A Fourth Seat in Congress
||Provo Daily Herald (UT)
||Wednesday, November 23, 2005
One of the most bitter pills Utah has had to swallow in recent years was losing its chance for a fourth seat in Congress to North Carolina.
Utah was cheated when the Supreme Court rejected arguments that some 11,000 Utahns serving LDS missions abroad should be counted in the Census, and that the Census Bureau played fast and loose with how it counted people in North Carolina.
But we may not have to wait until the next Census to get what is rightfully ours. A bill in Congress would award Utah its fourth seat as soon as 2006. Federal legislation sponsored by a Virginia Republican, Rep. Tom Davis, would grant the District of Columbia the right to vote in the House. Currently, the district has a single non-voting representative in Congress, which means roughly 572,059 Americans in that city are without a voice in the formation of law.
Clearly, a vote from the District of Columbia could be expected to aid Democrats, which might give Republicans pause. There are currently 231 Republicans to 202 Democrats in the lower house, with one independent and one vacancy.
The sugar that Davis proposes to help the medicine go down is the granting of an additional seat to the state next in line for one -- which happens to be Utah.
Utah's new representative would serve at-large, or statewide, until 2012, when the Legislature would redraw district lines. Initially, this might mean that Utah would send another Democrat to Washington, since Salt Lake County would weigh heavily as a voting bloc. And it's reasonable to assume that another Democrat would tend to vote in the direction of his party. So the net effect of Davis's deal could be an initial gain of two Democrat votes in the House.
The bill does not address the question whether LDS missionaries overseas should be counted the same as military personnel; it simply grants the additional representation in Congress for Utah. And that's fine with us.
Seats in the House of Representatives are awarded based on a state's population -- currently one for every 646,952 residents. Unfortunately, thanks to faulty Census policies and unfavorable court decisions, Utah doesn't carry the weight it should. Reps. Rob Bishop, Chris Cannon and Jim Matheson may be doing a good job, but there are simply not enough of them to represent a state our size.
While a fourth representative won't suddenly turn Utah into a congressional powerhouse, the extra seat would give the state a bit more clout. We would have another delegate who understands Utah and the West and can bring our concerns into the national debate.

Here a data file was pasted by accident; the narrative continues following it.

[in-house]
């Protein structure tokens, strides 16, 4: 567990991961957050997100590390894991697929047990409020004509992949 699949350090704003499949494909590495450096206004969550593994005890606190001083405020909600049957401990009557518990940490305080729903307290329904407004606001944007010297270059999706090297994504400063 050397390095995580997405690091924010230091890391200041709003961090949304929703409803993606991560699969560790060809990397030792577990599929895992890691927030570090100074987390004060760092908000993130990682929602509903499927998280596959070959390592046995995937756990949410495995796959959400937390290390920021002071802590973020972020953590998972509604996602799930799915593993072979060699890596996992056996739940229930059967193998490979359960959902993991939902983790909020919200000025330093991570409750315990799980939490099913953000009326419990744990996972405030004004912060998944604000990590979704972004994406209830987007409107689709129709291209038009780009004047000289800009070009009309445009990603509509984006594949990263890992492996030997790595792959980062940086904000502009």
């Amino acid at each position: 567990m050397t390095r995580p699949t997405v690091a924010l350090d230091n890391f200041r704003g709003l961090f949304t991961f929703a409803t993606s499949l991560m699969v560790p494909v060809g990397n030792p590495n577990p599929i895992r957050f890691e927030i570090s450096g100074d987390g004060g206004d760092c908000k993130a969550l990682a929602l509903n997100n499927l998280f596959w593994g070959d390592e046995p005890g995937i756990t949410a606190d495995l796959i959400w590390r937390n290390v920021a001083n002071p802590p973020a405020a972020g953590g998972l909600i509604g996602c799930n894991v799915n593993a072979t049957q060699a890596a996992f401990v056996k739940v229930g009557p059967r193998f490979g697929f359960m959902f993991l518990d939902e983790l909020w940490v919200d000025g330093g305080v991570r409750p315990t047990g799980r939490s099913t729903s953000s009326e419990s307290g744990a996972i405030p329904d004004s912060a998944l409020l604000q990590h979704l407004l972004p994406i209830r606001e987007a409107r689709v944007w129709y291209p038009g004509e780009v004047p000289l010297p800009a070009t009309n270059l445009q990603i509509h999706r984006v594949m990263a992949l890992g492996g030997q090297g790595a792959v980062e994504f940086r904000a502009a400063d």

While the initial effect of Davis's deal might help Democrats in lawmaking, Republicans should note that the extra seat for Utah would help the Republican Party in the 2008 presidential election. With an extra representative, Utah would have six votes in the Electoral College, the total number of its senators and representatives.
Since there will be no incumbent in the White House for the 2008 presidential election, the field will be wide open for both parties. Utah's extra electoral vote could make a difference, especially in a very close race.
It's hard to argue convincingly that the people of the District of Columbia don't deserve a vote in Congress. The district has emerged as a major American city, far different from early romantic visions that projected a Greek forum with people strolling around in togas, debating politics amid marble pillars. The district today is a true metropolis, with all the promise and problems of other cities. And its people deserve a voice. Without it, they should not be taxed (remember the old saying?).
Utah is the exact opposite of the District of Columbia in many respects -- white, conservative, low crime. But the two share an injustice when it comes to Congressional representation. The district's residents should get a vote, and Utah's LDS missionaries should be counted in its population.
Perhaps Davis has threaded a political needle, giving each a victory while preserving the balance between national political factions.